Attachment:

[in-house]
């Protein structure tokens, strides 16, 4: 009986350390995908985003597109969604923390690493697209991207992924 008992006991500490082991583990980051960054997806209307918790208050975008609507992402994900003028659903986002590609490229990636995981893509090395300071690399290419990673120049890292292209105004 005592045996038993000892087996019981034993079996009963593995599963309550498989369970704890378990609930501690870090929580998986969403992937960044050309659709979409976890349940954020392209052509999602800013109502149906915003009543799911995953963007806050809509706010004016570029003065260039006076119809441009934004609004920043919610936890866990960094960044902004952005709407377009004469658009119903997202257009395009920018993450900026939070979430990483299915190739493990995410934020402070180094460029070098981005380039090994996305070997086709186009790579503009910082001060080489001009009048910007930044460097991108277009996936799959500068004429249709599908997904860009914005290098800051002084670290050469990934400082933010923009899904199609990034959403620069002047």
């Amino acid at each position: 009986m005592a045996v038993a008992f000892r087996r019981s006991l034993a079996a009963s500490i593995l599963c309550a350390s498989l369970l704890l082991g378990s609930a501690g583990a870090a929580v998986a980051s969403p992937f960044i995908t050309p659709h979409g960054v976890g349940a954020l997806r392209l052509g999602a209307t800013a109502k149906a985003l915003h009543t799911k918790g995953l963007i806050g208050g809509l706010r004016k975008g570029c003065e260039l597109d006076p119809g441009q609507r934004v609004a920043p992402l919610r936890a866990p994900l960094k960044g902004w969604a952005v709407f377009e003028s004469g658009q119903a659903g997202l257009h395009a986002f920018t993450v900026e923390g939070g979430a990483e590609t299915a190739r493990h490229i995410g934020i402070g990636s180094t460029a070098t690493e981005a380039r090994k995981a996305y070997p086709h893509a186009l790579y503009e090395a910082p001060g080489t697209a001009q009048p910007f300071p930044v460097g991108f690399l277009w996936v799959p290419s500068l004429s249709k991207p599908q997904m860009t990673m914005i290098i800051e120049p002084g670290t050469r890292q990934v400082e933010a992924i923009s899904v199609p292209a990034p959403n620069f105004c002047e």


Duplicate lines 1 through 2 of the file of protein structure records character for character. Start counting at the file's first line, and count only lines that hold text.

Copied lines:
[in-house]
């Protein structure tokens, strides 16, 4: 009986350390995908985003597109969604923390690493697209991207992924 008992006991500490082991583990980051960054997806209307918790208050975008609507992402994900003028659903986002590609490229990636995981893509090395300071690399290419990673120049890292292209105004 005592045996038993000892087996019981034993079996009963593995599963309550498989369970704890378990609930501690870090929580998986969403992937960044050309659709979409976890349940954020392209052509999602800013109502149906915003009543799911995953963007806050809509706010004016570029003065260039006076119809441009934004609004920043919610936890866990960094960044902004952005709407377009004469658009119903997202257009395009920018993450900026939070979430990483299915190739493990995410934020402070180094460029070098981005380039090994996305070997086709186009790579503009910082001060080489001009009048910007930044460097991108277009996936799959500068004429249709599908997904860009914005290098800051002084670290050469990934400082933010923009899904199609990034959403620069002047």